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Water interaction model for boats in video games: Part 2

Avalanche Studios senior software engineer Jacques Kerner is back with more of the deep physics work behind Just Cause 3′s advanced boat simulations. …


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Marvel Puzzle Quest Arrives Without Free To Play Model Today

Marvel Puzzle Quest has been a mobile hit, where it’s been free-to-play since launch. As we reported earlier this month, the console release is going to shift to a premium model. It arrives today.

The $ 14.99 base game will be available on PlayStation 4, PlayStation 3, and Xbox 360 today. The Xbox 360 version appears to be available now, the PlayStation versions are not posted as of writing. An Xbox One version is also planned and may simply not be available on the marketplace yet.

Additionally, there are two DLC story lines. One features the Hulk, as the Dark Avengers attempt to recruit him. Purchasing the Science Friction DLC gets you Punisher. Completing it on Hard lets you add Hulk to your team.

The other stars Deadpool, in The Case of the Cold Chimichangas. Purchasing it gets you Doctor Octopus. Completing on Hard gives you Deadpool.

Each of the DLC packs will cost you $ 3.99. We'll update as we learn about the Xbox One version release.

Update: Publisher D3 has confirmed that the Xbox One version will be arriving later this year. No release date has been announced.

 

Our Take
I'm a big fan of the Puzzle Quest series, and the free-to-play mechanics here have put me off this installment. I'm looking forward to playing this without the microtransactions.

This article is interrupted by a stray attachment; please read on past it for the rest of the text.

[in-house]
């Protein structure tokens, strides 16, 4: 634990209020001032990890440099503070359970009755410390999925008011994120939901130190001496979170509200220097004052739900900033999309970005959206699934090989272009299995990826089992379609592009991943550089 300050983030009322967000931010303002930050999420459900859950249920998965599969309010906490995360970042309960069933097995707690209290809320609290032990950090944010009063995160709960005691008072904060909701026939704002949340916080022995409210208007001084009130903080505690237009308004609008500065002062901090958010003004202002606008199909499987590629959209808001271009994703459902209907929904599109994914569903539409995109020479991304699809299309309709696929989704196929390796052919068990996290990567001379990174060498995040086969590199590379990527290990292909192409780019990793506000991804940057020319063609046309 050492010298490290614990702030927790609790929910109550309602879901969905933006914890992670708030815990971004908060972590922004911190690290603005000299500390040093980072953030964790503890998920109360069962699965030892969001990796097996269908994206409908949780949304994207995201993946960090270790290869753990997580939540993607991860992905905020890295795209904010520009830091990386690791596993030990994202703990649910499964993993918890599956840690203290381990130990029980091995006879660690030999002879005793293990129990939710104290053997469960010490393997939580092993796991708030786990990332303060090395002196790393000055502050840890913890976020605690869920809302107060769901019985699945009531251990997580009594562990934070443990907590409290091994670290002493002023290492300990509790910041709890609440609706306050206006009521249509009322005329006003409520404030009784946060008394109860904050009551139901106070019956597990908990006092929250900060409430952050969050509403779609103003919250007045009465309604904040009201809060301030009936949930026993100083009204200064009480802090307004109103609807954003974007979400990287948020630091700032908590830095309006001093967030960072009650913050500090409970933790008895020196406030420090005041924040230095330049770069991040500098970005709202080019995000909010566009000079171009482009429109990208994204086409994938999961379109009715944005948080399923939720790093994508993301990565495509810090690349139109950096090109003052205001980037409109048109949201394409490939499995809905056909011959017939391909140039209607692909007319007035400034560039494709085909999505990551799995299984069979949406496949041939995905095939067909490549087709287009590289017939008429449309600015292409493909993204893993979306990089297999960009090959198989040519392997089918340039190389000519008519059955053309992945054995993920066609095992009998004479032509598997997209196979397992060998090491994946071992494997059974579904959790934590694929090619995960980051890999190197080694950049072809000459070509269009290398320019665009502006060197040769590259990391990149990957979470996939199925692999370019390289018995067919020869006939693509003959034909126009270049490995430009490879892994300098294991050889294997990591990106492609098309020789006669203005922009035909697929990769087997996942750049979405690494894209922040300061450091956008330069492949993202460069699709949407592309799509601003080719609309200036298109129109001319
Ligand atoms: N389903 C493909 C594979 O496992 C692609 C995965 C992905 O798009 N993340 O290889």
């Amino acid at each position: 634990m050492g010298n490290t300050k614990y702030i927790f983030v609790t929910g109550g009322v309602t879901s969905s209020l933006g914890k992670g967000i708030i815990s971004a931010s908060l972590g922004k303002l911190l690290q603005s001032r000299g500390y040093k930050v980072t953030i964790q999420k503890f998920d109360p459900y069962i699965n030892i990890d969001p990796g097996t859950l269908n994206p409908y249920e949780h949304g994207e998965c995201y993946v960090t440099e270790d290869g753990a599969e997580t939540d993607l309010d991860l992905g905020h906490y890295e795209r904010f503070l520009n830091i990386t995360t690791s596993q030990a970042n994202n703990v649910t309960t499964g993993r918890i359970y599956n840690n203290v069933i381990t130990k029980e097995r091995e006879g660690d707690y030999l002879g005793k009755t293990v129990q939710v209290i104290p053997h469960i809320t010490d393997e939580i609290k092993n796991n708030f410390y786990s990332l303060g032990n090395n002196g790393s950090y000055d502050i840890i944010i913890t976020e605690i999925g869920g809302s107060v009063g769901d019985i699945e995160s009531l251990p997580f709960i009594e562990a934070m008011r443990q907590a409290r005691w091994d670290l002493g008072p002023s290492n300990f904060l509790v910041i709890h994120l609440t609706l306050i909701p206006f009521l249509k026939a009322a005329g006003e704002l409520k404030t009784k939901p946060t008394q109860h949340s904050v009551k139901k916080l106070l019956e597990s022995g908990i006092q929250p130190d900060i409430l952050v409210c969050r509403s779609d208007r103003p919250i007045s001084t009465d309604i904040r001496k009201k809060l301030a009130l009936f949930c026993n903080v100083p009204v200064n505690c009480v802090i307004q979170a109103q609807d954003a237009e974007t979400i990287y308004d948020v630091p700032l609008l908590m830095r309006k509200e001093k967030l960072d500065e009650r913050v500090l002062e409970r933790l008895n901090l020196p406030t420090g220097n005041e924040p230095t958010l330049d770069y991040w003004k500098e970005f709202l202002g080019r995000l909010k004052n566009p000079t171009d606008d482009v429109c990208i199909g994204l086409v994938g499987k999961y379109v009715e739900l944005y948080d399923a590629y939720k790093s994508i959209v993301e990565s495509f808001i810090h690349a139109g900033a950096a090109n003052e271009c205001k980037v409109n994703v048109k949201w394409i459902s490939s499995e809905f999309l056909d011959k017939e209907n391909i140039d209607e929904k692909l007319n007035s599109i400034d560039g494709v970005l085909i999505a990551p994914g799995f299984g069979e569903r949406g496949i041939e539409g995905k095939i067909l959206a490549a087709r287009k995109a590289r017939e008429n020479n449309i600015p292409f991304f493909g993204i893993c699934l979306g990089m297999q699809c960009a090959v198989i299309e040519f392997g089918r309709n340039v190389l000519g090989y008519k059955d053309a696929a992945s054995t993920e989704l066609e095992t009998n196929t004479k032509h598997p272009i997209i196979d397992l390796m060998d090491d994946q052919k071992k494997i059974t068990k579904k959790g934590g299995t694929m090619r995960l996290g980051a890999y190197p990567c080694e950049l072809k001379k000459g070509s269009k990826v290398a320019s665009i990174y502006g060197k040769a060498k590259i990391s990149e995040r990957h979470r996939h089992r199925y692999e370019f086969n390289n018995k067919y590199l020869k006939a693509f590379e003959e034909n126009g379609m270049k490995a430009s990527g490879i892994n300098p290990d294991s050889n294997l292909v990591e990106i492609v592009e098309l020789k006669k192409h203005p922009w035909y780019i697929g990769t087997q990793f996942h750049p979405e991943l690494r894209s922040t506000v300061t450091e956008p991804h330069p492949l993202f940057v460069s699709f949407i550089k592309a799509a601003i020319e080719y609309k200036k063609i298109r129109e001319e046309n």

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30 day PlayStation Now subscription model arrives in the UK

Sony has introduced a new 30 day subscription model to its PlayStation Now streaming service in the UK. …


Gamasutra News

Opinion – The Witcher 3′s Side Content Should Be A Model For All Open World Games

If all games were like The Witcher 3: Wild Hunt, I’d be in a lot of trouble. For the last several months I’ve been staying up late, sacrificing time with my friends and loved ones, and even shirking my household responsibilities in order to play this massive game. I would hate the game for consuming my time if I didn’t love it so much. Part of the problem is that The Witcher 3 can take upwards of 160 hours to complete. Another part of the problem is that most of those 160 hours are composed of compelling content that I actually want to experience. Whereas most massive open-world games pack in a lot of side content that's about as interesting as styrofoam, The Witcher 3’s “filler” content has just as much meat on its bones as the main campaign. I'm worried that upcoming games like Fallout 4 have a lot to live up to now.

The argument over game length is an old one. There are many opinions about the perfect length for a game, but every gamer has different needs. Some gamers – usually those who are younger and have a lot of free time – are eager to sink their teeth into a game with a nearly limitless amount of content. Meanwhile, gamers with less free time and more disposable income are more keen to pay for games that deliver a powerful experience with a shorter time commitment. 

For the last several years, I’ve sided with the latter group. Video games have always been a hobby of mine, and I spend the majority of my free time playing games, but there are a lot of games I want to play, and it's hard to get to them all while balancing my other responsibilities and relationships.